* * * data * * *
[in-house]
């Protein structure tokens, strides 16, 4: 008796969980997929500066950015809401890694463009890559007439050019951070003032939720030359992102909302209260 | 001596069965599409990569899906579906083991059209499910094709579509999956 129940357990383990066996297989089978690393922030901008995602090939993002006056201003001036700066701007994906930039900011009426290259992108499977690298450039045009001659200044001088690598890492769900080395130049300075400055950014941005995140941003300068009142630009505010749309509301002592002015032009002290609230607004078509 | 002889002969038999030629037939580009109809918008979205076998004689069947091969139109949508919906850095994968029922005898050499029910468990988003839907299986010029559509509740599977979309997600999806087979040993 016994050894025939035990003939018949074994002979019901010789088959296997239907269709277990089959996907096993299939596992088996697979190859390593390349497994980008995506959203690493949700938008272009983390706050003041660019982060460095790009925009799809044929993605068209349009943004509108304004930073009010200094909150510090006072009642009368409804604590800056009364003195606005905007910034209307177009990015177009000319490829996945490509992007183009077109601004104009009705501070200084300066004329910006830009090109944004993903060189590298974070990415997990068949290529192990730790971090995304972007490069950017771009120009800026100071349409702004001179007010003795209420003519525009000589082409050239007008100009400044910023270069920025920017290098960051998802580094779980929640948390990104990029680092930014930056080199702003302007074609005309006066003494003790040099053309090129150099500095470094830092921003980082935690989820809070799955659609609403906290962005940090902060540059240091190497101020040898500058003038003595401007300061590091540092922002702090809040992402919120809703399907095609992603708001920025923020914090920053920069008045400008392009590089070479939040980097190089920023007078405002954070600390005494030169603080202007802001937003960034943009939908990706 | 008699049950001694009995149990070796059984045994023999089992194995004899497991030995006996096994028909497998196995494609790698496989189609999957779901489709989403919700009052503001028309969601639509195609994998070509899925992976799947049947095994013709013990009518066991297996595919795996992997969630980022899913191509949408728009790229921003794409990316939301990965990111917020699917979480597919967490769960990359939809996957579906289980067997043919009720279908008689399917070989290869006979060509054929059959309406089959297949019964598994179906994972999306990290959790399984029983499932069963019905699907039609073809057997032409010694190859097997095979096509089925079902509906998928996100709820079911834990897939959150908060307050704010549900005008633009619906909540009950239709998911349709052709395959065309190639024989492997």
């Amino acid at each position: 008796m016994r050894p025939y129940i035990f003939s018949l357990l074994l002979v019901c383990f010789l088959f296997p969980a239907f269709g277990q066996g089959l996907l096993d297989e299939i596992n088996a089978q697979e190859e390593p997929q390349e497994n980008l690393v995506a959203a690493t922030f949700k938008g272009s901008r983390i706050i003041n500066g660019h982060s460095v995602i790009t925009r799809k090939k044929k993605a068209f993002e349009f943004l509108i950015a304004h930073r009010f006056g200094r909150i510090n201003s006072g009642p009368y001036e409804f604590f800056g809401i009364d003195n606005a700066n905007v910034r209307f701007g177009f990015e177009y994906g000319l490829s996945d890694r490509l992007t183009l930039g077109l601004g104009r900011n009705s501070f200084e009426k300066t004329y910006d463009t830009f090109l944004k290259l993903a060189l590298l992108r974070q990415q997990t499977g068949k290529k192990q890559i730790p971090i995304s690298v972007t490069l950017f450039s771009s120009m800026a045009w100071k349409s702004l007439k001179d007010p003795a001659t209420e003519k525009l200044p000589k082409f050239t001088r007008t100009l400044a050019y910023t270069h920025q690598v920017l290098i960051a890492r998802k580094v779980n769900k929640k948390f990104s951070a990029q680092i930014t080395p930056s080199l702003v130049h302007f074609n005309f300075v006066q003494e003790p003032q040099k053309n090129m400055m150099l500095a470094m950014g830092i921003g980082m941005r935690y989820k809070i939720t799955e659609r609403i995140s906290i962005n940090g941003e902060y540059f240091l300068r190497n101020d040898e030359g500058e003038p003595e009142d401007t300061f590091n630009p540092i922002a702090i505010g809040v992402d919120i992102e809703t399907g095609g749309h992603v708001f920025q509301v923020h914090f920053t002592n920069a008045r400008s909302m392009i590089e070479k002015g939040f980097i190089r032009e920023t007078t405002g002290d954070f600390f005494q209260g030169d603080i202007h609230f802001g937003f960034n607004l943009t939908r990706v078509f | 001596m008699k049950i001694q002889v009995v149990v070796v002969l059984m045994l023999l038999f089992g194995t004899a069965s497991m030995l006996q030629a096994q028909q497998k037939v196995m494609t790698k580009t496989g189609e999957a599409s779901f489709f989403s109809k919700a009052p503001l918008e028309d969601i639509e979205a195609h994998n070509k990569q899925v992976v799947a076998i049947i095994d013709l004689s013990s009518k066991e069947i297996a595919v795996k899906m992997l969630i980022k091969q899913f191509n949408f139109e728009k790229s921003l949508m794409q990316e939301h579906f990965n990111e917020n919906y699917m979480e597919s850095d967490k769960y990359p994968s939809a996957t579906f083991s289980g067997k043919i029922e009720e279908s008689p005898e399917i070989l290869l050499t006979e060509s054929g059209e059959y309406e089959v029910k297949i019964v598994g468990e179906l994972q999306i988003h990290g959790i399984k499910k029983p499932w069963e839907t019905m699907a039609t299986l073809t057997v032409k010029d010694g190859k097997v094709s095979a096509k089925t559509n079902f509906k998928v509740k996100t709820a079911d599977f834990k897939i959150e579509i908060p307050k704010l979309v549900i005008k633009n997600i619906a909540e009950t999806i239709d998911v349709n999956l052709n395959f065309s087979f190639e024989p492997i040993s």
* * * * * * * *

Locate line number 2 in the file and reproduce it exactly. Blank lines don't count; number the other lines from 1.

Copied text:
């Protein structure tokens, strides 16, 4: 008796969980997929500066950015809401890694463009890559007439050019951070003032939720030359992102909302209260 | 001596069965599409990569899906579906083991059209499910094709579509999956 129940357990383990066996297989089978690393922030901008995602090939993002006056201003001036700066701007994906930039900011009426290259992108499977690298450039045009001659200044001088690598890492769900080395130049300075400055950014941005995140941003300068009142630009505010749309509301002592002015032009002290609230607004078509 | 002889002969038999030629037939580009109809918008979205076998004689069947091969139109949508919906850095994968029922005898050499029910468990988003839907299986010029559509509740599977979309997600999806087979040993 016994050894025939035990003939018949074994002979019901010789088959296997239907269709277990089959996907096993299939596992088996697979190859390593390349497994980008995506959203690493949700938008272009983390706050003041660019982060460095790009925009799809044929993605068209349009943004509108304004930073009010200094909150510090006072009642009368409804604590800056009364003195606005905007910034209307177009990015177009000319490829996945490509992007183009077109601004104009009705501070200084300066004329910006830009090109944004993903060189590298974070990415997990068949290529192990730790971090995304972007490069950017771009120009800026100071349409702004001179007010003795209420003519525009000589082409050239007008100009400044910023270069920025920017290098960051998802580094779980929640948390990104990029680092930014930056080199702003302007074609005309006066003494003790040099053309090129150099500095470094830092921003980082935690989820809070799955659609609403906290962005940090902060540059240091190497101020040898500058003038003595401007300061590091540092922002702090809040992402919120809703399907095609992603708001920025923020914090920053920069008045400008392009590089070479939040980097190089920023007078405002954070600390005494030169603080202007802001937003960034943009939908990706 | 008699049950001694009995149990070796059984045994023999089992194995004899497991030995006996096994028909497998196995494609790698496989189609999957779901489709989403919700009052503001028309969601639509195609994998070509899925992976799947049947095994013709013990009518066991297996595919795996992997969630980022899913191509949408728009790229921003794409990316939301990965990111917020699917979480597919967490769960990359939809996957579906289980067997043919009720279908008689399917070989290869006979060509054929059959309406089959297949019964598994179906994972999306990290959790399984029983499932069963019905699907039609073809057997032409010694190859097997095979096509089925079902509906998928996100709820079911834990897939959150908060307050704010549900005008633009619906909540009950239709998911349709052709395959065309190639024989492997």